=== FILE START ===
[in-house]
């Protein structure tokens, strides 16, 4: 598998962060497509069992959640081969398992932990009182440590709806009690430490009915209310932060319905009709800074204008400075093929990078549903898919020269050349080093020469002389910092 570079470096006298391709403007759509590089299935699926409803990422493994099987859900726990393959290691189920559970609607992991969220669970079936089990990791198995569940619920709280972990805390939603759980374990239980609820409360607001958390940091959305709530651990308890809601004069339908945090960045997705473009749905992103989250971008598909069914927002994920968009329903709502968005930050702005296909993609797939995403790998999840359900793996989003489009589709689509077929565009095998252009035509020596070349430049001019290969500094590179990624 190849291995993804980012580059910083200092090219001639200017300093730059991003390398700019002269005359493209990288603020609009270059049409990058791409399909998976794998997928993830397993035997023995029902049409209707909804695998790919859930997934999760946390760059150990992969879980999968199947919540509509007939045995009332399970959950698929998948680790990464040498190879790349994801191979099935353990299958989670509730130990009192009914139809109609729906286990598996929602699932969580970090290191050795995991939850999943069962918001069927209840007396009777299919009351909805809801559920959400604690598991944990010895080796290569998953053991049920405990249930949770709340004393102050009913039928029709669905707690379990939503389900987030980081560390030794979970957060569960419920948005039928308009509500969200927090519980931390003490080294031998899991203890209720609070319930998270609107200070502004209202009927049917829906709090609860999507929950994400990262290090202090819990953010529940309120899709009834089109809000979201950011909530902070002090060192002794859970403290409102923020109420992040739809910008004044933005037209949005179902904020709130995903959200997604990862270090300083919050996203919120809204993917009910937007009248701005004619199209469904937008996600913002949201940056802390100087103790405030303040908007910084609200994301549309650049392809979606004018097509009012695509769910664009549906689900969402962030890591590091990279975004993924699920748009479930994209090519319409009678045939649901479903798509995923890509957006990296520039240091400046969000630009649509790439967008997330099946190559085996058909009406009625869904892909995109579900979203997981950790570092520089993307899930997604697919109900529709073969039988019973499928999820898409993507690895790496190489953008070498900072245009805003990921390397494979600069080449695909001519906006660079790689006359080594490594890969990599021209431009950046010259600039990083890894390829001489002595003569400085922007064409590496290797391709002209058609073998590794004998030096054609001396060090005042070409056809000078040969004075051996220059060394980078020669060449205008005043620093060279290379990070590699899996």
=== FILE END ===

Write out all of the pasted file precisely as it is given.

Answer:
[in-house]
């Protein structure tokens, strides 16, 4: 598998962060497509069992959640081969398992932990009182440590709806009690430490009915209310932060319905009709800074204008400075093929990078549903898919020269050349080093020469002389910092 570079470096006298391709403007759509590089299935699926409803990422493994099987859900726990393959290691189920559970609607992991969220669970079936089990990791198995569940619920709280972990805390939603759980374990239980609820409360607001958390940091959305709530651990308890809601004069339908945090960045997705473009749905992103989250971008598909069914927002994920968009329903709502968005930050702005296909993609797939995403790998999840359900793996989003489009589709689509077929565009095998252009035509020596070349430049001019290969500094590179990624 190849291995993804980012580059910083200092090219001639200017300093730059991003390398700019002269005359493209990288603020609009270059049409990058791409399909998976794998997928993830397993035997023995029902049409209707909804695998790919859930997934999760946390760059150990992969879980999968199947919540509509007939045995009332399970959950698929998948680790990464040498190879790349994801191979099935353990299958989670509730130990009192009914139809109609729906286990598996929602699932969580970090290191050795995991939850999943069962918001069927209840007396009777299919009351909805809801559920959400604690598991944990010895080796290569998953053991049920405990249930949770709340004393102050009913039928029709669905707690379990939503389900987030980081560390030794979970957060569960419920948005039928308009509500969200927090519980931390003490080294031998899991203890209720609070319930998270609107200070502004209202009927049917829906709090609860999507929950994400990262290090202090819990953010529940309120899709009834089109809000979201950011909530902070002090060192002794859970403290409102923020109420992040739809910008004044933005037209949005179902904020709130995903959200997604990862270090300083919050996203919120809204993917009910937007009248701005004619199209469904937008996600913002949201940056802390100087103790405030303040908007910084609200994301549309650049392809979606004018097509009012695509769910664009549906689900969402962030890591590091990279975004993924699920748009479930994209090519319409009678045939649901479903798509995923890509957006990296520039240091400046969000630009649509790439967008997330099946190559085996058909009406009625869904892909995109579900979203997981950790570092520089993307899930997604697919109900529709073969039988019973499928999820898409993507690895790496190489953008070498900072245009805003990921390397494979600069080449695909001519906006660079790689006359080594490594890969990599021209431009950046010259600039990083890894390829001489002595003569400085922007064409590496290797391709002209058609073998590794004998030096054609001396060090005042070409056809000078040969004075051996220059060394980078020669060449205008005043620093060279290379990070590699899996």